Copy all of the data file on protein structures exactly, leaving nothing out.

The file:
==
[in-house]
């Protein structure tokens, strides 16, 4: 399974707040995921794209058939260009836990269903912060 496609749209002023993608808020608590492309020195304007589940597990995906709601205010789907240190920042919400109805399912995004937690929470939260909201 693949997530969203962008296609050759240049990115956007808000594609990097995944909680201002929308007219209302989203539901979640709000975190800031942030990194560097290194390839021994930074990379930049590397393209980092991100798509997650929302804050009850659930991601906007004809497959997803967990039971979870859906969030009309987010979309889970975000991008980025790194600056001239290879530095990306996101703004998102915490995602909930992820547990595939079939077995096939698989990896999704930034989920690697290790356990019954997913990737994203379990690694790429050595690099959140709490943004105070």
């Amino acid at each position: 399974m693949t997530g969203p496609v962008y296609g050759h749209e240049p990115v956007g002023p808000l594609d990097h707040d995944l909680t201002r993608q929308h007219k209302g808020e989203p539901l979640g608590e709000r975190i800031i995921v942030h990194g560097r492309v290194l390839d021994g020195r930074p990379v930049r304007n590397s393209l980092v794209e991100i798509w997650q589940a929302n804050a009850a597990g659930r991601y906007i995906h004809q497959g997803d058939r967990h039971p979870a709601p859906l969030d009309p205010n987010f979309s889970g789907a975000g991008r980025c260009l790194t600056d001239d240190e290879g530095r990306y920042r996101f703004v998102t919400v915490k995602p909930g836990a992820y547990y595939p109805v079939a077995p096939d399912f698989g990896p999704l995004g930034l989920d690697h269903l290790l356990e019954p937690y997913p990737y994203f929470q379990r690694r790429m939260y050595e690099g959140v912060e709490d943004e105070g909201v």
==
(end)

[in-house]
């Protein structure tokens, strides 16, 4: 399974707040995921794209058939260009836990269903912060 496609749209002023993608808020608590492309020195304007589940597990995906709601205010789907240190920042919400109805399912995004937690929470939260909201 693949997530969203962008296609050759240049990115956007808000594609990097995944909680201002929308007219209302989203539901979640709000975190800031942030990194560097290194390839021994930074990379930049590397393209980092991100798509997650929302804050009850659930991601906007004809497959997803967990039971979870859906969030009309987010979309889970975000991008980025790194600056001239290879530095990306996101703004998102915490995602909930992820547990595939079939077995096939698989990896999704930034989920690697290790356990019954997913990737994203379990690694790429050595690099959140709490943004105070």
């Amino acid at each position: 399974m693949t997530g969203p496609v962008y296609g050759h749209e240049p990115v956007g002023p808000l594609d990097h707040d995944l909680t201002r993608q929308h007219k209302g808020e989203p539901l979640g608590e709000r975190i800031i995921v942030h990194g560097r492309v290194l390839d021994g020195r930074p990379v930049r304007n590397s393209l980092v794209e991100i798509w997650q589940a929302n804050a009850a597990g659930r991601y906007i995906h004809q497959g997803d058939r967990h039971p979870a709601p859906l969030d009309p205010n987010f979309s889970g789907a975000g991008r980025c260009l790194t600056d001239d240190e290879g530095r990306y920042r996101f703004v998102t919400v915490k995602p909930g836990a992820y547990y595939p109805v079939a077995p096939d399912f698989g990896p999704l995004g930034l989920d690697h269903l290790l356990e019954p937690y997913p990737y994203f929470q379990r690694r790429m939260y050595e690099g959140v912060e709490d943004e105070g909201v």